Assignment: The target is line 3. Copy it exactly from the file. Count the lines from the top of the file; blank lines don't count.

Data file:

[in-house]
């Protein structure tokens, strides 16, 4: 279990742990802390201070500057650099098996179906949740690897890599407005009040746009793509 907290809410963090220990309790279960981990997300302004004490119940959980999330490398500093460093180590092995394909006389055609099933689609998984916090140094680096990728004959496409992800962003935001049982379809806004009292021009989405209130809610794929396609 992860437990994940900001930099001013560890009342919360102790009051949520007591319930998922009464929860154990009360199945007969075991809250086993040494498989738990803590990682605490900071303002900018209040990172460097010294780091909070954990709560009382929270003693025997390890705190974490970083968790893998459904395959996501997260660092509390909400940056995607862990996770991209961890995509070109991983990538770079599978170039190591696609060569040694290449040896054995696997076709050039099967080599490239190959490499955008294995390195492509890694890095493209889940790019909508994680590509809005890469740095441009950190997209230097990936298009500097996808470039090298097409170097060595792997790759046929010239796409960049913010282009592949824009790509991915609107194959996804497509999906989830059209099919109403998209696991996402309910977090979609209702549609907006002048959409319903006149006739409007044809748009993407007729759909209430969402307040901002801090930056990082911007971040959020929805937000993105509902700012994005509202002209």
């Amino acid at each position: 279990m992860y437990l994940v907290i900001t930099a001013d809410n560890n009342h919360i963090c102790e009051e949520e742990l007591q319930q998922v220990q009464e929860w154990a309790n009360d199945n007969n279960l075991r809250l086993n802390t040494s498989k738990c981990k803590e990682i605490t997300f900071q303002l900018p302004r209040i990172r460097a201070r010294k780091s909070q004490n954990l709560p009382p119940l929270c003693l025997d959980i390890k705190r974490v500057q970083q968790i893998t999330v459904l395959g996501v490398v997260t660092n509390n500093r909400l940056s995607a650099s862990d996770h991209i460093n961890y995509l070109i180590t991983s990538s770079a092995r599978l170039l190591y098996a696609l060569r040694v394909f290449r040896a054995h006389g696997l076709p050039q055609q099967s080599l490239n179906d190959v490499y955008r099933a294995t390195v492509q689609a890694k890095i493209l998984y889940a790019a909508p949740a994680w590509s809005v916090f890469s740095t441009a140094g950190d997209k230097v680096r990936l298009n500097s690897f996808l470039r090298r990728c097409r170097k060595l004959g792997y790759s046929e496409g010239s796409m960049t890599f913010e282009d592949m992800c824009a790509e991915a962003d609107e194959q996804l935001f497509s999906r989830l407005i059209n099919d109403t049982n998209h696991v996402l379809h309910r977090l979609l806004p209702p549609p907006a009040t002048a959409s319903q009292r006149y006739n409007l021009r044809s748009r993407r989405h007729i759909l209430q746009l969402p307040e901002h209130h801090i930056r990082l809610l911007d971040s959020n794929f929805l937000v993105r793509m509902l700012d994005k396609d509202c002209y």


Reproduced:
């Amino acid at each position: 279990m992860y437990l994940v907290i900001t930099a001013d809410n560890n009342h919360i963090c102790e009051e949520e742990l007591q319930q998922v220990q009464e929860w154990a309790n009360d199945n007969n279960l075991r809250l086993n802390t040494s498989k738990c981990k803590e990682i605490t997300f900071q303002l900018p302004r209040i990172r460097a201070r010294k780091s909070q004490n954990l709560p009382p119940l929270c003693l025997d959980i390890k705190r974490v500057q970083q968790i893998t999330v459904l395959g996501v490398v997260t660092n509390n500093r909400l940056s995607a650099s862990d996770h991209i460093n961890y995509l070109i180590t991983s990538s770079a092995r599978l170039l190591y098996a696609l060569r040694v394909f290449r040896a054995h006389g696997l076709p050039q055609q099967s080599l490239n179906d190959v490499y955008r099933a294995t390195v492509q689609a890694k890095i493209l998984y889940a790019a909508p949740a994680w590509s809005v916090f890469s740095t441009a140094g950190d997209k230097v680096r990936l298009n500097s690897f996808l470039r090298r990728c097409r170097k060595l004959g792997y790759s046929e496409g010239s796409m960049t890599f913010e282009d592949m992800c824009a790509e991915a962003d609107e194959q996804l935001f497509s999906r989830l407005i059209n099919d109403t049982n998209h696991v996402l379809h309910r977090l979609l806004p209702p549609p907006a009040t002048a959409s319903q009292r006149y006739n409007l021009r044809s748009r993407r989405h007729i759909l209430q746009l969402p307040e901002h209130h801090i930056r990082l809610l911007d971040s959020n794929f929805l937000v993105r793509m509902l700012d994005k396609d509202c002209y």